Last night I attended a lecture by Georgetown Islamic Studies professor Jonathan Brown at the International Institute of Islamic Thought in Herndon, Virginia. I'd never met Brown and don't know really much about him other than a brother was amused he scheduled a recent lecture during the Super Bowl.
Not knowing what to expect from Brown I was shocked when he basically went into a 90 minute defense of slavery which included an explicit endorsement of non-consensual sex.
While the lecture was supposed to be about slavery in Islam Brown spent the majority of the lecture talking about slavery in the United States, the United Kingdom and China. When discussing slavery in these societies Brown painted slavery as brutal and violent (which it certainly was). When the conversation would briefly flip to historic slavery in the Arab and Turkish would slavery was described by Brown in glowing terms. Indeed, according to Brown, slaves in the Muslim World lived a pretty good life.
I thought the Muslim community was done with this dishonest North Korean style of propaganda. Obviously not. Brown went on to discuss the injustices of prison labor in America and a myriad of other social-ills. Absent from his talk (until challenged) was any recognition of the rampant abuse of workers in the Gulf, the thousands of workers in the Gulf dying on construction sites, the South Asian child camel-jockeys imported into the United Arab Emirates to race camels under harsh conditions, or the horrific conditions of prisoners in the Muslim World (the latest news being 13,000 prisoners executed in Syria).
Brown constructs a world where the wrongs of the West excuse any wrongs (if he believes there are any) in the Muslim World.
"Slavery wasn't racialized" in Muslim societies, Brown stated. That would be believable if it weren't well-known black people in the Arab World and African-Americans in this country weren't constantly referred to as abeed (slaves) simply because the color of the skin.
Brown described slavery in the Muslim World as kinder and gentler. The Arab poet who wrote "before you buy the slave buy the stick... for he is nejas (impure)" is perhaps a better description of Arab slavery than what Brown offered.
"Slaves were protected by shariah (Islamic Law)" Brown stated with no recognition of the idealized legal version of slavery and slavery as it was practiced. In this version of slavery there is an omission of kidnappings, harems, armies of eunuchs, and other atrocities.
The above argument is similar to the arguments previously defeated by Muslim bloggers and activists that racism and misogyny didn't exist in the Muslim community because there was no textual support when in fact both are rampant.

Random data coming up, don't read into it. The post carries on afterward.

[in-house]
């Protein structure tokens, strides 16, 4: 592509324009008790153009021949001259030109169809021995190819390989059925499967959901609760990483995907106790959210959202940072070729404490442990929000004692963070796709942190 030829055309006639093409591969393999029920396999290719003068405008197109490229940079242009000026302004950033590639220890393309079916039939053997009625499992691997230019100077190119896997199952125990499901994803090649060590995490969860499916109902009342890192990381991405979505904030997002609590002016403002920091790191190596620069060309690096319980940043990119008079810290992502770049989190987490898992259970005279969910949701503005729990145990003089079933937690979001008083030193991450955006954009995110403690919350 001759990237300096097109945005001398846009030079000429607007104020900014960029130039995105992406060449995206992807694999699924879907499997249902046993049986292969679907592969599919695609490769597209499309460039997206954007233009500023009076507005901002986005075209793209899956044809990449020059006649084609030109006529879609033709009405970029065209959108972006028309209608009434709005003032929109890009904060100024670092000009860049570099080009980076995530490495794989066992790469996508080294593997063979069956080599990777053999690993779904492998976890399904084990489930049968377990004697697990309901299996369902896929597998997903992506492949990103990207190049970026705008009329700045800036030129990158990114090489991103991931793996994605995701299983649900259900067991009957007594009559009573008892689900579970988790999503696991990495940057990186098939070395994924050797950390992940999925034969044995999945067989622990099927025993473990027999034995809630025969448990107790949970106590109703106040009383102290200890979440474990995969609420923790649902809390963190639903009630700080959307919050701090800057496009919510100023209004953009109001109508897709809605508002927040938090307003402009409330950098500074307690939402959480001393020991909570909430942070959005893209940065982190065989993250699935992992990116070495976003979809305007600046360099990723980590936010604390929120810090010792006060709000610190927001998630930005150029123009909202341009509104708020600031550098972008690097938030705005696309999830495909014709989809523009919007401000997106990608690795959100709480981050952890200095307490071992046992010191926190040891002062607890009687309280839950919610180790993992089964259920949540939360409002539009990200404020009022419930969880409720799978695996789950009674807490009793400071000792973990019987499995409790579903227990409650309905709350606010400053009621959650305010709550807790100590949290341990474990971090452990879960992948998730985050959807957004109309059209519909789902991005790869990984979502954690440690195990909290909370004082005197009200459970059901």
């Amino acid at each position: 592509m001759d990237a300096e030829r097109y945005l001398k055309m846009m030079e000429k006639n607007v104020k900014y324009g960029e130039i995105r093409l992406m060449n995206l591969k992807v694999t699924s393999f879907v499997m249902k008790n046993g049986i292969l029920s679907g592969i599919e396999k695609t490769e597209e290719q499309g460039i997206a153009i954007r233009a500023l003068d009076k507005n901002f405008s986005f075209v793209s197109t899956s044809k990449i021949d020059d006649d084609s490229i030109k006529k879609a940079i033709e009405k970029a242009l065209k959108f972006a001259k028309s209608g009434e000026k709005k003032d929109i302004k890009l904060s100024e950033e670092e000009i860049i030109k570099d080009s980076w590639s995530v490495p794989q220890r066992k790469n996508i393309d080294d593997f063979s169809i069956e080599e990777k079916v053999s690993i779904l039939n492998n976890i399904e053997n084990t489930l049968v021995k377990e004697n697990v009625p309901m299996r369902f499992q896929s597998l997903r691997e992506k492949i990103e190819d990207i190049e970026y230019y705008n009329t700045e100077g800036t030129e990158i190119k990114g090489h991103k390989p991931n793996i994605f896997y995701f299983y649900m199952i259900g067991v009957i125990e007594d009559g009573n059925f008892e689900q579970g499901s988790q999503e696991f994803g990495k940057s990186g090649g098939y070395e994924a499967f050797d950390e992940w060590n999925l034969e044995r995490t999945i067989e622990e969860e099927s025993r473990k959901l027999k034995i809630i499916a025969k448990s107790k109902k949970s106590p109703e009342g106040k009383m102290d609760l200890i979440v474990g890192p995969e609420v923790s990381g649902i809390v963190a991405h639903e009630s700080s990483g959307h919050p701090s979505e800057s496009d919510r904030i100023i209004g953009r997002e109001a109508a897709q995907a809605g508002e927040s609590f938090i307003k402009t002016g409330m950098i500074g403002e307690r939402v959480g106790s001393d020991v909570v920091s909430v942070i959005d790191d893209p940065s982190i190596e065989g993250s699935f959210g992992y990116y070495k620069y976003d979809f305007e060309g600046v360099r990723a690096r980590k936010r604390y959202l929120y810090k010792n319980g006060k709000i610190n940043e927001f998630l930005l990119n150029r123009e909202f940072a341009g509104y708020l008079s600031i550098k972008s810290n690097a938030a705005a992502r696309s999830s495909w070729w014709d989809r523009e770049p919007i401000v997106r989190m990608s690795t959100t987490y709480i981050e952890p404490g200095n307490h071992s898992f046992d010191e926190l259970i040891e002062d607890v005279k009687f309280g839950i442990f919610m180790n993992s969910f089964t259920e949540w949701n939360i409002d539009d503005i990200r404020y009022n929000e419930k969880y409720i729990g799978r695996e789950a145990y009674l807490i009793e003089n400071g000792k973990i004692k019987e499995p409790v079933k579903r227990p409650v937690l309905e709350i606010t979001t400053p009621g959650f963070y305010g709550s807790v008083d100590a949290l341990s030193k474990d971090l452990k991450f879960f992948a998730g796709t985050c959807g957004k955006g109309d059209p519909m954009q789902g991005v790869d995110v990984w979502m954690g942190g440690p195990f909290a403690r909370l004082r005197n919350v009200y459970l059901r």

"It's not immoral for one human to own another human" Brown stated in his clearest defense of slavery. Brown went onto state that being an employee is basically the same as being a slave and painting himself as a real romantic Brown told me his marriage was akin to slavery because his wife held rights over him. The fact that both of these arrangements can be terminated and are consensual seemed lost on the aloof academic.
"Consent isn't necessary for lawful sex" said Professor Jonathan Brown of Georgetown University.
Shortly after I asked Brown my questions about his defense of slavery a woman seated in front of me asked about the permissibility of sex with slaves. Brown emphatically stated consent is a modern Western concept and only recently had come to be seen as necessary (perhaps around the time feminism began to take root and women decided they wanted autonomy over their bodies). Brown went on to elaborate consent wasn't necessary to moral and ethical sex and that the morality of sex is dependent on the lawfulness of the sex-partner and not consent upholding the verdict that marital-rape is an invalid concept in Islam.
I left this lecture deeply troubled this man had been given a platform to defend slavery and rape. I also left knowing that a Catholic Priest at Georgetown would be fired immediately if he defended the brutality of Catholic-led slavery in Latin America or defended rape. The same would be true of a rabbi at Yeshiva University. So, why as Muslims should we tolerate and invite someone like Brown to speak and why is Brown hideously exploiting Georgetown's commitment to be inclusive?
These are questions that need answering. As for me I'll continue to adhere to an abolitionist aqeedah more influenced by the great John Brown of the 19th Century and my feminist sisters than the slave and rape apologist at Georgetown. In closing, anyone in agreement with Brown that slavery in the Muslim World is such a benevolent institution can begin by auctioning off their children wherever they can find slavery still practiced.